Irregardless, a person would have to have been eaten by a mamba or kraken or living in deep quarantine, staying asymptomatic and avoiding schadenfreude, to think that the coronavirus is malarky and not understand that pandemic was the icon, the 2020 Word of the Year for Merriam-Webster Dictionary.
And that could be a candidate for Worst Sentence of the Year, but it does use 10 of the 12 top words of 2020 in one breath.
Merriam-Webster bases its word choices on the number of searches made for each word and how that number changes from year to year. Searches for the word pandemic picked up on Jan. 20 when the first COVID-19 case was identified in the United States, and skyrocketed on Feb. 3, when the word was looked up 1,621% more than the previous year. Interest stayed high and by early March, searches were up 4,000%, according to Merriam-Webster’s website.
Pandemic derives from the Greek roots of “pan” meaning “all” and “demos” meaning “people.” Pandemic, then, is a disease that spreads across multiple countries and affects large populations of people.
Medical terms don’t often move their way into the popular language, but in 2020, coronavirus did so quickly. By March, the word was being looked up 162,551% more than last year. On a related note, the term COVID-19 had “the distinction of being the fastest term to go from coinage to inclusion in a Merriam-Webster dictionary — the process took only 34 days,” according to the website.
In response to protests regarding police killings of Black people, the word defund, meaning “to withdraw funding from” was searched for 6,059% more than in 2019. The word was used often in talking about how to address police violence.
When Kobe Bryant and nine other people died in a helicopter crash, news reports referred to Bryant by a nickname he had chosen years before, Black Mamba, a fast and deadly venomous snake that lives in trees in sub-Saharan Africa. By the next day, the word was being searched 66,366% more its normally is.
When the new NHL franchise in Seattle chose Kraken as the team name on July 23, searches for the word spiked 123,000% that day. Merriam-Webster notes that “A kraken is a mythical Scandinavian sea monster; the word, which comes from Norwegian dialect, has been used in English since the middle of the 18th century. Krakens have featured in various contexts more familiar to English speakers than Scandinavian folklore, including various iterations of krakens in Marvel comics and a memorable monster in ‘Clash of the Titans.’”
The word got a second boost in November when lawyer Sidney Powell said she would “release the kraken,” meaning she would provide evidence that votes for Trump had been deleted -- evidence that was never provided.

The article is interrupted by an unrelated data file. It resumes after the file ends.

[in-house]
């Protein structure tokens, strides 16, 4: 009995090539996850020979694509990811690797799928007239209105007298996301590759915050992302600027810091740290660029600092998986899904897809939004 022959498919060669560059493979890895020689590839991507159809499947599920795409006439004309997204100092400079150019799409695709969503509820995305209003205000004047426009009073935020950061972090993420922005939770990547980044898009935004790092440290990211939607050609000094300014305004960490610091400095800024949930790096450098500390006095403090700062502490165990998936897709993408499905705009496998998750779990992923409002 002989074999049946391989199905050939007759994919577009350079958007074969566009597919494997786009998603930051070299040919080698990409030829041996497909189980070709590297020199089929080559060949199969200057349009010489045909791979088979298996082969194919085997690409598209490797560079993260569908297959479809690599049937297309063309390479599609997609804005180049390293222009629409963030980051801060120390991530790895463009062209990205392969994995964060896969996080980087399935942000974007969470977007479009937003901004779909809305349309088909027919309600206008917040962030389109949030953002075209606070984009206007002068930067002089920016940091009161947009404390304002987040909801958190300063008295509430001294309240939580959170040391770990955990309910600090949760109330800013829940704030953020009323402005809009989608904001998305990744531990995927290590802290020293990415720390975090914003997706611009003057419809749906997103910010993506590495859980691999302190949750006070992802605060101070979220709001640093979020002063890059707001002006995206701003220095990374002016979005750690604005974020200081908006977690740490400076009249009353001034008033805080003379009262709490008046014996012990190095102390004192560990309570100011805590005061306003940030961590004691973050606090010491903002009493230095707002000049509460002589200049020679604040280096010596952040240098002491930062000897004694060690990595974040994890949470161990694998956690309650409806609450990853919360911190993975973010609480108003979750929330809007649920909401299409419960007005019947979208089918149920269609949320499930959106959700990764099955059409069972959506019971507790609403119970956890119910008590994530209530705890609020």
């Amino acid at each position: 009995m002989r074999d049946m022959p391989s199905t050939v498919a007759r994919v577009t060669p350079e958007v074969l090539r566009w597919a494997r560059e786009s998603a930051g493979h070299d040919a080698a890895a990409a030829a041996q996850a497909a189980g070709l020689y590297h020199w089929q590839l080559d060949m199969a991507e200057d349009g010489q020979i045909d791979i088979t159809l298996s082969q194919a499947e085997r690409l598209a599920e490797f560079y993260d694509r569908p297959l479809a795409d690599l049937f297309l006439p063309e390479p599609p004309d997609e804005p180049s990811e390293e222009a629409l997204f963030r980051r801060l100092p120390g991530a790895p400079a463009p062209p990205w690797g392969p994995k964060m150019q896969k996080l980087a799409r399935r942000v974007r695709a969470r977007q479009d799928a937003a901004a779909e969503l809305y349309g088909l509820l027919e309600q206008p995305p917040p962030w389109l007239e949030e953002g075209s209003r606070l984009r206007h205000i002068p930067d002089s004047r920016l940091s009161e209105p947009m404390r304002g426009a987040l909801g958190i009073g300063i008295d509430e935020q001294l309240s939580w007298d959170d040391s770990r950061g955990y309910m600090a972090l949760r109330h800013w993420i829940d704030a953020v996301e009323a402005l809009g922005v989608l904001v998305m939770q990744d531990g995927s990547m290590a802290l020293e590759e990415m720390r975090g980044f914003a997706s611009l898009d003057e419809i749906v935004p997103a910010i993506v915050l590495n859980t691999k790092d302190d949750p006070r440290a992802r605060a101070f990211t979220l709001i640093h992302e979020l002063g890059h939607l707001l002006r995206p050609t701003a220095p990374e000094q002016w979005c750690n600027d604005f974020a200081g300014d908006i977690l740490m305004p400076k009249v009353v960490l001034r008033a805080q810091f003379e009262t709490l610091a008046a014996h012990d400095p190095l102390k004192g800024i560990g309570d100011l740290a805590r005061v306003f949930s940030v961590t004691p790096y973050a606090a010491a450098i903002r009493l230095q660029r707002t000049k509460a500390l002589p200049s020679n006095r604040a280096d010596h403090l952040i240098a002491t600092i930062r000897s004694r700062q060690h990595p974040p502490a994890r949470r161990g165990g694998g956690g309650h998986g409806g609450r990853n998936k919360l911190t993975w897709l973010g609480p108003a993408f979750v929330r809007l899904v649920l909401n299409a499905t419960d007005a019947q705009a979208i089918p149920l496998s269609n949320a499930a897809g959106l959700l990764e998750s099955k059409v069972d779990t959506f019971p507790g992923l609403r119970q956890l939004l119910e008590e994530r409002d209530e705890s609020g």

Forms of the word have been used in Italian and other languages since the 14th century, but current interest in quarantine surged in February when passengers on cruise ships were quarantined and states began issuing stay-at-home orders. Searches were up 1,856% over 2019.
When the musical group Lady Antebellum changed its name to Lady A. in June, a first increase in searches occurred and was followed by a second increase in September when the movie “Antebellum” was released. The word means “before the war” but in the U.S. it is often used to mean before the American Civil War, referencing the conditions of slavery at that time.
It’s a German word, pronounced SHAH-dun-froy-duh, and the audio pronunciation for this word was one of the most-clicked on Merriam-Webster’s website this year. Schadenfreude means “enjoyment obtained from the trouble’s of others.”
The word had two spikes in lookups this year. The first was in March when news broke about the college admissions scandal, and the second was on Oct. 2 when President Trump was diagnosed with COVID-19.
The prefix “a” means “not” or “without,” so asymptomatic means “presenting no symptoms of disease.” One of the biggest problems dealing with COVID-19 has been the number of asymptomatic people who can spread the disease without knowing. The word has been searched 1,688% more than last year.
Irregardless word -- which many consider not a word -- makes the grammatical error of a double negative not in a sentence, but within one word. The standard word is regardless, because the prefix “ir” and the suffix “less” both mean “not or no.”
Irregardless is used constantly by millions of people, so Merriam-Webster includes it in the dictionary. The spike this year came in July when actress Jamie Lee Curtis tweeted that Merriam-Webster had just added the word to the dictionary. Others retweeted that notice, even though it has been included in the dictionary since 1934. The celebrity reference gained the word a 464% increase in searches.
An icon is a person who is admired and represents some ideal, according to Merriam-Webster. This year, the deaths of John Lewis and Ruth Bader Ginsburg caused an increase in use of the term and resulted in 2,205% more lookups than last year.
The word malarkey has been around since the 1920s, but it took Joe Biden using it frequently in debates in 2012, 2016, and 2020, to bring it to public notice. Biden’s use of the word on Oct. 22 during the presidential debate caused a 3.200% increase in searches from last year.